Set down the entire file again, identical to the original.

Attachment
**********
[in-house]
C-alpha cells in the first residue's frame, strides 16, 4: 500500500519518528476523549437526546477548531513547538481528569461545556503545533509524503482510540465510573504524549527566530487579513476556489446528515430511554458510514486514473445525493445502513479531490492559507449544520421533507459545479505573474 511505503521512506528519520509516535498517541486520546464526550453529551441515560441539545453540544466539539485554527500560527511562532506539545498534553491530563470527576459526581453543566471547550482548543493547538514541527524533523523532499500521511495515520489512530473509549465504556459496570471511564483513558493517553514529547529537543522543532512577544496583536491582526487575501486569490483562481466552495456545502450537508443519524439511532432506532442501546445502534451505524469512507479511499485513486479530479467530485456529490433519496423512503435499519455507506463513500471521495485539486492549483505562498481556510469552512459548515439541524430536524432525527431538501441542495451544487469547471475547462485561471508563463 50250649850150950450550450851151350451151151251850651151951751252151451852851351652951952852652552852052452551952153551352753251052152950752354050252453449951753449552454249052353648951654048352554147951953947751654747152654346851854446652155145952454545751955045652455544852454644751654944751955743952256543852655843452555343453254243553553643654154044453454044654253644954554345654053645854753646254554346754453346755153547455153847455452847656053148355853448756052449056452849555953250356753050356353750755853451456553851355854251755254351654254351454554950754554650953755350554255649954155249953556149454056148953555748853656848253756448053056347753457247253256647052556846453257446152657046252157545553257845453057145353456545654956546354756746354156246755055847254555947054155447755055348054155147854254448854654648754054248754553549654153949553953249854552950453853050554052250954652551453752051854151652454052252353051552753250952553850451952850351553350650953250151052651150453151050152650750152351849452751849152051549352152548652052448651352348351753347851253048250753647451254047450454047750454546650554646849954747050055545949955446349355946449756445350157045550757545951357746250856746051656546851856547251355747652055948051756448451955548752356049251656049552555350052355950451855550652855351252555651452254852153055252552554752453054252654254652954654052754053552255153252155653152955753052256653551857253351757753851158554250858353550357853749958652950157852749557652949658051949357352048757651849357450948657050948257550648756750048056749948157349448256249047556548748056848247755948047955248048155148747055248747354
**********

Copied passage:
[in-house]
C-alpha cells in the first residue's frame, strides 16, 4: 500500500519518528476523549437526546477548531513547538481528569461545556503545533509524503482510540465510573504524549527566530487579513476556489446528515430511554458510514486514473445525493445502513479531490492559507449544520421533507459545479505573474 511505503521512506528519520509516535498517541486520546464526550453529551441515560441539545453540544466539539485554527500560527511562532506539545498534553491530563470527576459526581453543566471547550482548543493547538514541527524533523523532499500521511495515520489512530473509549465504556459496570471511564483513558493517553514529547529537543522543532512577544496583536491582526487575501486569490483562481466552495456545502450537508443519524439511532432506532442501546445502534451505524469512507479511499485513486479530479467530485456529490433519496423512503435499519455507506463513500471521495485539486492549483505562498481556510469552512459548515439541524430536524432525527431538501441542495451544487469547471475547462485561471508563463 50250649850150950450550450851151350451151151251850651151951751252151451852851351652951952852652552852052452551952153551352753251052152950752354050252453449951753449552454249052353648951654048352554147951953947751654747152654346851854446652155145952454545751955045652455544852454644751654944751955743952256543852655843452555343453254243553553643654154044453454044654253644954554345654053645854753646254554346754453346755153547455153847455452847656053148355853448756052449056452849555953250356753050356353750755853451456553851355854251755254351654254351454554950754554650953755350554255649954155249953556149454056148953555748853656848253756448053056347753457247253256647052556846453257446152657046252157545553257845453057145353456545654956546354756746354156246755055847254555947054155447755055348054155147854254448854654648754054248754553549654153949553953249854552950453853050554052250954652551453752051854151652454052252353051552753250952553850451952850351553350650953250151052651150453151050152650750152351849452751849152051549352152548652052448651352348351753347851253048250753647451254047450454047750454546650554646849954747050055545949955446349355946449756445350157045550757545951357746250856746051656546851856547251355747652055948051756448451955548752356049251656049552555350052355950451855550652855351252555651452254852153055252552554752453054252654254652954654052754053552255153252155653152955753052256653551857253351757753851158554250858353550357853749958652950157852749557652949658051949357352048757651849357450948657050948257550648756750048056749948157349448256249047556548748056848247755948047955248048155148747055248747354